As for your statement regarding whether the flour is better than the olive oil is not entirely accurate. Its more like whether the Italian olive oil is better than the Nigerian olive oil for making a better recipe.

What I would prefer to see, rather than high-minded philosophical statements, is hard scientific evidence that the numbers at the top of the economic/power pyramid reflect the makeup of society have been influenced by affirmative action.
posted by PigAlien at 9:59 AM on June 23, 2003


PigAlien: We have to get away from categorizing people altogether. People who belong to a minority race may belong to a majority religion or sexuality. The problem is, everyone is unique and people can belong to many majorities and minorities at the same time.

On what basis, then, should the Law School admit students? If we "get away from categorizing people altogether," we'll have to abolish the LSATs, too, as well as reporting undergraduate GPAs. Or, are you suggesting, as I presume you are, that the Law School should admit students based solely on those criteria? What about students who have the grades to get into law school but not the temprament to be an attorney?
posted by JollyWanker at 10:06 AM on June 23, 2003


Don't we have more than enough lawyers anyway? Why not just close law schools for 25 years and maybe when they re-open, the country will be a little less racist?
posted by eustacescrubb at 10:17 AM on June 23, 2003


The problem here isn't the intentions of Affirmative Action, its that the means to the end aren't merely unfair, they're ineffectual.

What I would prefer to see, rather than high-minded philosophical statements, is hard scientific evidence that the numbers at the top of the economic/power pyramid reflect the makeup of society have been influenced by affirmative action.

Affirmative action has helped the income, promotion and labor force participation rates of both women and minorities.

The program determines the percentage of qualified women and minorities available to a company, then sets flexible goals, to be reached in good faith. As a result, numerous studies show that minorities who land their jobs through affirmative action are not less qualified than their colleagues.
posted by XQUZYPHYR at 10:17 AM on June 23, 2003


My skin is as white as unbleached paper, but my ancestors came from Africa -- several tens of millenia ago.
What if I applied and put 'African-American' down as my race (...) How would they prove it?


they'll probably have you run a red light in a fancy car, and wait to see how the LAPD treats you.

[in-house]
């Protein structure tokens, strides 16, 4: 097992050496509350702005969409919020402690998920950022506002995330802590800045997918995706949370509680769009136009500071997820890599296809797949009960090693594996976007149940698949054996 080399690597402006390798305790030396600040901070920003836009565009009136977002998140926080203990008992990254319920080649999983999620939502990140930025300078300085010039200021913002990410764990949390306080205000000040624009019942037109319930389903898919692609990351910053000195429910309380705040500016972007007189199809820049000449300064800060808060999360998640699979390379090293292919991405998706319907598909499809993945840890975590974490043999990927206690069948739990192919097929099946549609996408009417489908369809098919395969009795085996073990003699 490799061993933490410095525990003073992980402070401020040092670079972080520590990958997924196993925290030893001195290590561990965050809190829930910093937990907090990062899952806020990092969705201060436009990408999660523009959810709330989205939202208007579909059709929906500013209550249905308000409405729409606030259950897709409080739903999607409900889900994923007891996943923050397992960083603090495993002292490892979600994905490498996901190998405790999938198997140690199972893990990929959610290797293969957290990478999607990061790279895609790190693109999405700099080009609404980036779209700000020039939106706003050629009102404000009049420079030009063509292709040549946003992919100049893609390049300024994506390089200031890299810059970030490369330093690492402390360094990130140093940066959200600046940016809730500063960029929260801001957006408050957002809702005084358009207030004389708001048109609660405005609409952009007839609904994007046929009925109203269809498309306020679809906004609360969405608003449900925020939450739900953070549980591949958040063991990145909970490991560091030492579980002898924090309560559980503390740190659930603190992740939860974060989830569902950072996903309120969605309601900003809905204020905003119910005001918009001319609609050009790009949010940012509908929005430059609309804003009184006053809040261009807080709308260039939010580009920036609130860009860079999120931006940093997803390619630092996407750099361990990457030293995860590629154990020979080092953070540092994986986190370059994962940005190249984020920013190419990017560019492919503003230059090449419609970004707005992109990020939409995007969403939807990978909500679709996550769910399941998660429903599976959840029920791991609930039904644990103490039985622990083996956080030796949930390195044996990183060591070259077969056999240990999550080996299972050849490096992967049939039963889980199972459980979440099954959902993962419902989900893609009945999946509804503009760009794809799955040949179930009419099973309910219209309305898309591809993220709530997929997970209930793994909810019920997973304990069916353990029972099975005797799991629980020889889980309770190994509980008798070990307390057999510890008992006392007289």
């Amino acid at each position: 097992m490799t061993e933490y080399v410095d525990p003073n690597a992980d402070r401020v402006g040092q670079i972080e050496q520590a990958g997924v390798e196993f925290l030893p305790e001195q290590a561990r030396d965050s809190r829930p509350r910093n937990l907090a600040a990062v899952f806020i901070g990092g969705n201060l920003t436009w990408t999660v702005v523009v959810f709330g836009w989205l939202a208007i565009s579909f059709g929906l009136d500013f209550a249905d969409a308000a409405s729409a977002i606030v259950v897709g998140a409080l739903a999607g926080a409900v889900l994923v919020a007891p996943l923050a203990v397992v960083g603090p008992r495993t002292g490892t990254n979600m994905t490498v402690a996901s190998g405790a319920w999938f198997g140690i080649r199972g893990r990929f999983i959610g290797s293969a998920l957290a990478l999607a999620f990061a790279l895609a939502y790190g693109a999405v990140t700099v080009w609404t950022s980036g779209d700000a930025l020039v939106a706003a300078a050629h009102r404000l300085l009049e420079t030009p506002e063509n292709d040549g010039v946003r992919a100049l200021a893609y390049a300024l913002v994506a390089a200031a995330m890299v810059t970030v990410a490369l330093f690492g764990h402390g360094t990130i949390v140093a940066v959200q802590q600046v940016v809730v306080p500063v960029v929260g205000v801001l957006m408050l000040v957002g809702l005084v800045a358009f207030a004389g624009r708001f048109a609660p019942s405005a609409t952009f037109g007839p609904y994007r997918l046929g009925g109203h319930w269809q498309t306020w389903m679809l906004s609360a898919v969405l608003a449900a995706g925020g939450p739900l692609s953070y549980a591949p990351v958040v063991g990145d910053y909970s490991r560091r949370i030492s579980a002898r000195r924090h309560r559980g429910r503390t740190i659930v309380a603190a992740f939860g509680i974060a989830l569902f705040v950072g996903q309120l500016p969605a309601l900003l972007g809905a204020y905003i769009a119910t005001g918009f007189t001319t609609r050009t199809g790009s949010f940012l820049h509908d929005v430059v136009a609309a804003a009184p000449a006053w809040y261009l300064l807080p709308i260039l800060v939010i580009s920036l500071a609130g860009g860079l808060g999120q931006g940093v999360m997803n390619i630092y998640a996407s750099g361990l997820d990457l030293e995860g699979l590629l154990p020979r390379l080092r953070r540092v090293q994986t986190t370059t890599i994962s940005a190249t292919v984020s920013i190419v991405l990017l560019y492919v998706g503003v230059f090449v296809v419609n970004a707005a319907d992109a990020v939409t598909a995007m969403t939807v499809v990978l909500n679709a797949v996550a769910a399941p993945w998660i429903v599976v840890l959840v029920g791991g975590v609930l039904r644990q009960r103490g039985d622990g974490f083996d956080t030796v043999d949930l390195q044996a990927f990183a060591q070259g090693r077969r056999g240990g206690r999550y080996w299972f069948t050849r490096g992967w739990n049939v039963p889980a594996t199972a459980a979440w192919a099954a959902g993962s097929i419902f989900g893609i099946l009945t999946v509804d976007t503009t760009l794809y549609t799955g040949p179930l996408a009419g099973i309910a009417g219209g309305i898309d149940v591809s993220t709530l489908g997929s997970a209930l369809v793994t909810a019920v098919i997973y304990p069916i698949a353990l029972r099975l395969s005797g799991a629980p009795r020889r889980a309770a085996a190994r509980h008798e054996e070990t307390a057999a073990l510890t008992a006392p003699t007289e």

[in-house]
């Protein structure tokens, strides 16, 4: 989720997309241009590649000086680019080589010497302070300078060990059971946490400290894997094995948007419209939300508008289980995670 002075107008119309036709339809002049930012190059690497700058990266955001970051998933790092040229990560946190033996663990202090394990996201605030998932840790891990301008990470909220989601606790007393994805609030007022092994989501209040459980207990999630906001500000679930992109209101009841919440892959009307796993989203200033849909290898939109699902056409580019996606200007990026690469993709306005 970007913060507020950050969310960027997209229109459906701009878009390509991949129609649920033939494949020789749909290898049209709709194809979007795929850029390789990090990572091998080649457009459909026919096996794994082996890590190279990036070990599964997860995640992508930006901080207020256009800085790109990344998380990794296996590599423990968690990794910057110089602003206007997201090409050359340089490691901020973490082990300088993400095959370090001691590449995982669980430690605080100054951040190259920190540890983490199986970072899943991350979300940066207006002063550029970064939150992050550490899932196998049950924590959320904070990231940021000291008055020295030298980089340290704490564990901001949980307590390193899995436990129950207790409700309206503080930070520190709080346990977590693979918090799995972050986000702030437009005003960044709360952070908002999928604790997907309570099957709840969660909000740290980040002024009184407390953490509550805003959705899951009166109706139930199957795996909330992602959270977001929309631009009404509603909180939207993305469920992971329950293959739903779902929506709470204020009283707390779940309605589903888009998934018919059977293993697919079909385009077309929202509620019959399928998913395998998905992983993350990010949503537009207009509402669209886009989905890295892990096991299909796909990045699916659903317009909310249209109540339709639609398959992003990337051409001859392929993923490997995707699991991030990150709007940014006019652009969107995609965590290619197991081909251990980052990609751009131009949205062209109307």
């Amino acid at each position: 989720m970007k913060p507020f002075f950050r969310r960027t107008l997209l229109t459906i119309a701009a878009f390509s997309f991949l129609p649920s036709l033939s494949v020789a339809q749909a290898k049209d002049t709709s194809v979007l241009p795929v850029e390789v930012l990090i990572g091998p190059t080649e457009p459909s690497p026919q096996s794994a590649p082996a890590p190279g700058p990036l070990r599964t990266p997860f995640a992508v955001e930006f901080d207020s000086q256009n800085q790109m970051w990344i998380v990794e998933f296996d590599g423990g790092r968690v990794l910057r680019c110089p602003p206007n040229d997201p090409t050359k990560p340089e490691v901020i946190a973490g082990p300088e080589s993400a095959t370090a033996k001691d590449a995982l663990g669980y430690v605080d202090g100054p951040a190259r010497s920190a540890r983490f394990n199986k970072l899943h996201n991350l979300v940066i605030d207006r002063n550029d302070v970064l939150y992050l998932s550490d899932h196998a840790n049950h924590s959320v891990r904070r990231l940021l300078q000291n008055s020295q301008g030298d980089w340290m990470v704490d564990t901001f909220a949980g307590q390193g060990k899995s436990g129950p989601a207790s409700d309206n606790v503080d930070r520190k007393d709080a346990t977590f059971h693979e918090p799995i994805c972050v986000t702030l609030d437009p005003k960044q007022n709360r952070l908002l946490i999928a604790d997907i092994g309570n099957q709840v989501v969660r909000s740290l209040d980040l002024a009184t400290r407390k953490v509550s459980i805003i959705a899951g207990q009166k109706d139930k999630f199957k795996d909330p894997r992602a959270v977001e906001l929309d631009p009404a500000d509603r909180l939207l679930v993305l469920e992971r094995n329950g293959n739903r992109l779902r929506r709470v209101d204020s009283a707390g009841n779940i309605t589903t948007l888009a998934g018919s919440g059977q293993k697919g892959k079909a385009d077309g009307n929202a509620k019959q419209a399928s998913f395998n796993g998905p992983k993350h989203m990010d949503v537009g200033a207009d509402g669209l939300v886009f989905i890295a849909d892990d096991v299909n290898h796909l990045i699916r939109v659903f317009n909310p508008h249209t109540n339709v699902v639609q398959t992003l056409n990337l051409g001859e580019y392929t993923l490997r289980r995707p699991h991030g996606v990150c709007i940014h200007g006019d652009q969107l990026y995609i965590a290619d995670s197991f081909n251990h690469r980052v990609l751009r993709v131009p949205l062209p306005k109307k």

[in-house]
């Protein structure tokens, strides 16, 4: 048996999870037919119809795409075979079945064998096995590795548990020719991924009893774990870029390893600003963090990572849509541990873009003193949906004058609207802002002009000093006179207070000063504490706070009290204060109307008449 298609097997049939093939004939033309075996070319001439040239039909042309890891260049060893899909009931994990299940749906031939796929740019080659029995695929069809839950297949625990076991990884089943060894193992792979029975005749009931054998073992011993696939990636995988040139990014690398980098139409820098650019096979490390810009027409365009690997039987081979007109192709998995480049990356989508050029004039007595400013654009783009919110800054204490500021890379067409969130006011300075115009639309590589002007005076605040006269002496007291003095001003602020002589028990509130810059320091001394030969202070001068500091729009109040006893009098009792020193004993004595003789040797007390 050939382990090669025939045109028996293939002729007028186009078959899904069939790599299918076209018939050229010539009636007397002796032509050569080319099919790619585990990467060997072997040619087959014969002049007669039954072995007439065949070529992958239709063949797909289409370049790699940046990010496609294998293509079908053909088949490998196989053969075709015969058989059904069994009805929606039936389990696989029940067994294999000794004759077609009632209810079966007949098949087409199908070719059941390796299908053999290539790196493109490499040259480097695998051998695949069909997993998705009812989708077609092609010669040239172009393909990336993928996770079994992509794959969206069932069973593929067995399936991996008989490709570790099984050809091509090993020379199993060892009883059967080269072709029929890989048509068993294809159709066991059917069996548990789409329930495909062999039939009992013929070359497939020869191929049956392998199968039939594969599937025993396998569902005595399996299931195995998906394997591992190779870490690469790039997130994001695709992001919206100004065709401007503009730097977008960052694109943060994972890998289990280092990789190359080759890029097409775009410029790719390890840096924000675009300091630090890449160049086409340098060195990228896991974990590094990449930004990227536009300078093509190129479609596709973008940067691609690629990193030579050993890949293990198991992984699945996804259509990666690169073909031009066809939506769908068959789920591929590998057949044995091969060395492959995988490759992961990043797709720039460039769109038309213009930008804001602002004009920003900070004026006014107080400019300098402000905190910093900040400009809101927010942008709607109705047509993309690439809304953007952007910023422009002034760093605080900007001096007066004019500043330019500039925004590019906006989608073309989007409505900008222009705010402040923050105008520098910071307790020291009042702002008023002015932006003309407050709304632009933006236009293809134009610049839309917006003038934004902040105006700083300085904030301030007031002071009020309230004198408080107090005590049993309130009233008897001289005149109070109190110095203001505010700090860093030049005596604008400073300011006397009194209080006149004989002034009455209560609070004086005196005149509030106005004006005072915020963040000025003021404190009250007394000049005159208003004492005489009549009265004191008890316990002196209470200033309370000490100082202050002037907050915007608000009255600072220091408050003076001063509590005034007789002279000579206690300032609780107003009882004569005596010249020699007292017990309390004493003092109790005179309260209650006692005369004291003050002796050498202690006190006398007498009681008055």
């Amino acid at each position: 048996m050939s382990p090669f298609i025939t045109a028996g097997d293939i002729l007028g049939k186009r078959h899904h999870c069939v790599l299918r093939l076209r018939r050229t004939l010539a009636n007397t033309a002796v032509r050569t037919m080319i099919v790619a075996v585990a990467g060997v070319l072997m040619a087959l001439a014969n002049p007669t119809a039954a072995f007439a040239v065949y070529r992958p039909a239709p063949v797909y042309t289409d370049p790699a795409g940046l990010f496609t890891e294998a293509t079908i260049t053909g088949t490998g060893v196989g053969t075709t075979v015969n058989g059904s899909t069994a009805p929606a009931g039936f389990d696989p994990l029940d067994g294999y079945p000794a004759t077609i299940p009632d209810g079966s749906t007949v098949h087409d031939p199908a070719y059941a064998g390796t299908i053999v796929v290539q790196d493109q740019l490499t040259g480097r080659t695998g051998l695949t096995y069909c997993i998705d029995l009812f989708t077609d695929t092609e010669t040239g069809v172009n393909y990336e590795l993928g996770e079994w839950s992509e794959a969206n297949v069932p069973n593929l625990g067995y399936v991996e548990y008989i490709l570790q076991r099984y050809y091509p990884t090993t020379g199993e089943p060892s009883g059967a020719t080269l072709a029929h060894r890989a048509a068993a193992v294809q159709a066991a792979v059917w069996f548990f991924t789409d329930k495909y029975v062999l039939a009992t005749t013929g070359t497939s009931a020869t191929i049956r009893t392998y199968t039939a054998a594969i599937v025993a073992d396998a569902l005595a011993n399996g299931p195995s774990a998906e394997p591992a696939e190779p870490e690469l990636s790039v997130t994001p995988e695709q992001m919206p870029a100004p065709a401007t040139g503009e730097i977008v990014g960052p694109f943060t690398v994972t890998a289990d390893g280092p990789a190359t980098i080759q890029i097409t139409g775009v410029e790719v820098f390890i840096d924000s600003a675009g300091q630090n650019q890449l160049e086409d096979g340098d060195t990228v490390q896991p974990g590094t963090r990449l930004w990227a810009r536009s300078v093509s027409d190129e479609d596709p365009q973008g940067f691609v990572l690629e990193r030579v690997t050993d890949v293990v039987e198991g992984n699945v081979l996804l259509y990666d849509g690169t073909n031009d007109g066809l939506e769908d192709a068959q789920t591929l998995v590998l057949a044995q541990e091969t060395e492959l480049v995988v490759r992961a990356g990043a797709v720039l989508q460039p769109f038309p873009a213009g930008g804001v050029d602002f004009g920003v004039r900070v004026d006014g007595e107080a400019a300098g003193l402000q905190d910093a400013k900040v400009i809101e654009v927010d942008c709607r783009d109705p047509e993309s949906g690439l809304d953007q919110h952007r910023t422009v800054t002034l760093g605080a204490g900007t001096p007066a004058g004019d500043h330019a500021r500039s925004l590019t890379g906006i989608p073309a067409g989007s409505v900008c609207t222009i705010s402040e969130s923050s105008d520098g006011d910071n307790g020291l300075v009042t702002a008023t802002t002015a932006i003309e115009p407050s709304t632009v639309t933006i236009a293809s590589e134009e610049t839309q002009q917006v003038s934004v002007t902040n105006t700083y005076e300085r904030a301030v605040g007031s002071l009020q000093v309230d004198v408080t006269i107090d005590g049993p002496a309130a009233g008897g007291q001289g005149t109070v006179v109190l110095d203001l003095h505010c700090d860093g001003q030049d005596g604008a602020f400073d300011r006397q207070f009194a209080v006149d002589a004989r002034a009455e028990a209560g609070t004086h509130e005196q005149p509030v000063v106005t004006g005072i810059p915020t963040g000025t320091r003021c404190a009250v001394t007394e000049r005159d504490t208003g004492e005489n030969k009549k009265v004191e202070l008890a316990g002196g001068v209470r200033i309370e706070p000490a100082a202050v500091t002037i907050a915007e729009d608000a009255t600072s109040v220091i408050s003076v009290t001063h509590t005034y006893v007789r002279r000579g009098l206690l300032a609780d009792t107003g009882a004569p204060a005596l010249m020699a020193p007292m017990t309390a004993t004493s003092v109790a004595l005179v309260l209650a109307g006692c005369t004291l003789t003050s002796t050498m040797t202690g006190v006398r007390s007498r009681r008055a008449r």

interesting family tree, by the way -- how did you trace it?
posted by matteo at 10:27 AM on June 23, 2003


this whole debate seems a bit frivolous to me as it is attempting to fix a problem on the back end that should be fixed on the front end. there would be no need for affirmative action at the college stage if the primary and secondary educational playing fields were leveled. despite a constant desire on behalf of everyone and constant political promises by everyone from city council members to congressman to increase educational standards and opportunity across the board, i see nothing that indicates a will (and by that i mean actual money) to make a serious attempt at bettering our educational system.

until then, we might have AA as a patch up, but it will be little more than a palliative until the real issues are addressed.
posted by callicles at 10:30 AM on June 23, 2003


XQUZYPHR:

those links don't show any causal relation between AA and the advancement of "minorities".
posted by signal at 10:34 AM on June 23, 2003


XQUZYPHYR:

I believe that anti-discrimination laws are separate from affirmative action, and I did not see anywhere in your first report where they made an effort to separate the effects. I believe its just as possible that anti-discrimination laws and the civil rights and ERA movements in general had just as much of an effect, or more, than affirmative action itself.

Affirmative action may or may not be succesful in and of itself, but that does not make it necessary. As I said before, 'two wrongs don't make a right.' It only leads to more divisiveness. Most people aren't against anti-discrimination legislation. However, there are a large number of people against affirmative action.
posted by PigAlien at 10:40 AM on June 23, 2003


the whole points system seemed strange to me: people of color got 20 points; outstanding athletes also got 20 points; yet valedictorians or people with outstanding extracurriculur activity didn't?